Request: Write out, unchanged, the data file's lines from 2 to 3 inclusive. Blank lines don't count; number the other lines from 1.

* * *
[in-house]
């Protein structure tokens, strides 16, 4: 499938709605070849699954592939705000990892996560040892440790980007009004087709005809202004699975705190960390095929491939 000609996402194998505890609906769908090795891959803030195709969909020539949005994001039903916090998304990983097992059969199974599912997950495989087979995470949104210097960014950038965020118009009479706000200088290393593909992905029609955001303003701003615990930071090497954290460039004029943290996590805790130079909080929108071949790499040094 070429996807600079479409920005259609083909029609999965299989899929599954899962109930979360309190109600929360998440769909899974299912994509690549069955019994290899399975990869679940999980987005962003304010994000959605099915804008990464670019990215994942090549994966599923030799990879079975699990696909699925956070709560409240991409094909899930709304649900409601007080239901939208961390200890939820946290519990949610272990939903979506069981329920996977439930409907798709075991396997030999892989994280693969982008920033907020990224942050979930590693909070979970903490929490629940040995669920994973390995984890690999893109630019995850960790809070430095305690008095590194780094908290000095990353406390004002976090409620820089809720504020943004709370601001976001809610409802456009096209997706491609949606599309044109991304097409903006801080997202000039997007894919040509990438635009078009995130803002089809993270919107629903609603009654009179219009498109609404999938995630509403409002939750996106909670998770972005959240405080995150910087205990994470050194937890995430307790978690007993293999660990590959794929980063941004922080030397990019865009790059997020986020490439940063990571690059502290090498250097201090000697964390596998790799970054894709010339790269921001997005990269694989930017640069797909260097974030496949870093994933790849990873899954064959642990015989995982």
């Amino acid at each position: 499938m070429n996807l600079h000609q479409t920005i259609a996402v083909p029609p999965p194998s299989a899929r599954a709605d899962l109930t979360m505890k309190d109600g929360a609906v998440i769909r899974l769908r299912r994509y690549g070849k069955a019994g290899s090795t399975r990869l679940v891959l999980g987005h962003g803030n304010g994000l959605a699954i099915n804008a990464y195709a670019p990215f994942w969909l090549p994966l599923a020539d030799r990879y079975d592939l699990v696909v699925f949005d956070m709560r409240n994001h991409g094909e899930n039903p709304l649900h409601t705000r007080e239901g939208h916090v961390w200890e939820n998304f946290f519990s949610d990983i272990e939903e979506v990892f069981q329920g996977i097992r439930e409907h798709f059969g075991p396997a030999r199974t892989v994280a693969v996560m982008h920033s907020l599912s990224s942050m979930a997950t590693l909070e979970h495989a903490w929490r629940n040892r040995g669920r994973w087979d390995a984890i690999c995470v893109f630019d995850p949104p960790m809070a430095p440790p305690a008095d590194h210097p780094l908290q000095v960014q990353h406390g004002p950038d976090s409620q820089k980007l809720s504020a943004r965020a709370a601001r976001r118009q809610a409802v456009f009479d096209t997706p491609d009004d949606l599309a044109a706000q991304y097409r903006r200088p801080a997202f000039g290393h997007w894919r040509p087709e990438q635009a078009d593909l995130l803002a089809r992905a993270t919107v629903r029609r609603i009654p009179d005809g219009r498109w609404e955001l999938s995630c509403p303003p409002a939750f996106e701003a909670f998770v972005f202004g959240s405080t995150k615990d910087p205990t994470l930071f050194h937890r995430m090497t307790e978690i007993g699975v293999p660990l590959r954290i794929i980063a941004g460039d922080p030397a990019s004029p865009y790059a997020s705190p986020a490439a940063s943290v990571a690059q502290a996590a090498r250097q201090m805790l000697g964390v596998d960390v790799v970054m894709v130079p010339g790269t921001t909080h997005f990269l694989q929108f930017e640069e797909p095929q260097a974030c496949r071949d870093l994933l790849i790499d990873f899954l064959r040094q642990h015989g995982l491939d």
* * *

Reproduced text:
């Protein structure tokens, strides 16, 4: 499938709605070849699954592939705000990892996560040892440790980007009004087709005809202004699975705190960390095929491939 000609996402194998505890609906769908090795891959803030195709969909020539949005994001039903916090998304990983097992059969199974599912997950495989087979995470949104210097960014950038965020118009009479706000200088290393593909992905029609955001303003701003615990930071090497954290460039004029943290996590805790130079909080929108071949790499040094 070429996807600079479409920005259609083909029609999965299989899929599954899962109930979360309190109600929360998440769909899974299912994509690549069955019994290899399975990869679940999980987005962003304010994000959605099915804008990464670019990215994942090549994966599923030799990879079975699990696909699925956070709560409240991409094909899930709304649900409601007080239901939208961390200890939820946290519990949610272990939903979506069981329920996977439930409907798709075991396997030999892989994280693969982008920033907020990224942050979930590693909070979970903490929490629940040995669920994973390995984890690999893109630019995850960790809070430095305690008095590194780094908290000095990353406390004002976090409620820089809720504020943004709370601001976001809610409802456009096209997706491609949606599309044109991304097409903006801080997202000039997007894919040509990438635009078009995130803002089809993270919107629903609603009654009179219009498109609404999938995630509403409002939750996106909670998770972005959240405080995150910087205990994470050194937890995430307790978690007993293999660990590959794929980063941004922080030397990019865009790059997020986020490439940063990571690059502290090498250097201090000697964390596998790799970054894709010339790269921001997005990269694989930017640069797909260097974030496949870093994933790849990873899954064959642990015989995982």
């Amino acid at each position: 499938m070429n996807l600079h000609q479409t920005i259609a996402v083909p029609p999965p194998s299989a899929r599954a709605d899962l109930t979360m505890k309190d109600g929360a609906v998440i769909r899974l769908r299912r994509y690549g070849k069955a019994g290899s090795t399975r990869l679940v891959l999980g987005h962003g803030n304010g994000l959605a699954i099915n804008a990464y195709a670019p990215f994942w969909l090549p994966l599923a020539d030799r990879y079975d592939l699990v696909v699925f949005d956070m709560r409240n994001h991409g094909e899930n039903p709304l649900h409601t705000r007080e239901g939208h916090v961390w200890e939820n998304f946290f519990s949610d990983i272990e939903e979506v990892f069981q329920g996977i097992r439930e409907h798709f059969g075991p396997a030999r199974t892989v994280a693969v996560m982008h920033s907020l599912s990224s942050m979930a997950t590693l909070e979970h495989a903490w929490r629940n040892r040995g669920r994973w087979d390995a984890i690999c995470v893109f630019d995850p949104p960790m809070a430095p440790p305690a008095d590194h210097p780094l908290q000095v960014q990353h406390g004002p950038d976090s409620q820089k980007l809720s504020a943004r965020a709370a601001r976001r118009q809610a409802v456009f009479d096209t997706p491609d009004d949606l599309a044109a706000q991304y097409r903006r200088p801080a997202f000039g290393h997007w894919r040509p087709e990438q635009a078009d593909l995130l803002a089809r992905a993270t919107v629903r029609r609603i009654p009179d005809g219009r498109w609404e955001l999938s995630c509403p303003p409002a939750f996106e701003a909670f998770v972005f202004g959240s405080t995150k615990d910087p205990t994470l930071f050194h937890r995430m090497t307790e978690i007993g699975v293999p660990l590959r954290i794929i980063a941004g460039d922080p030397a990019s004029p865009y790059a997020s705190p986020a490439a940063s943290v990571a690059q502290a996590a090498r250097q201090m805790l000697g964390v596998d960390v790799v970054m894709v130079p010339g790269t921001t909080h997005f990269l694989q929108f930017e640069e797909p095929q260097a974030c496949r071949d870093l994933l790849i790499d990873f899954l064959r040094q642990h015989g995982l491939d």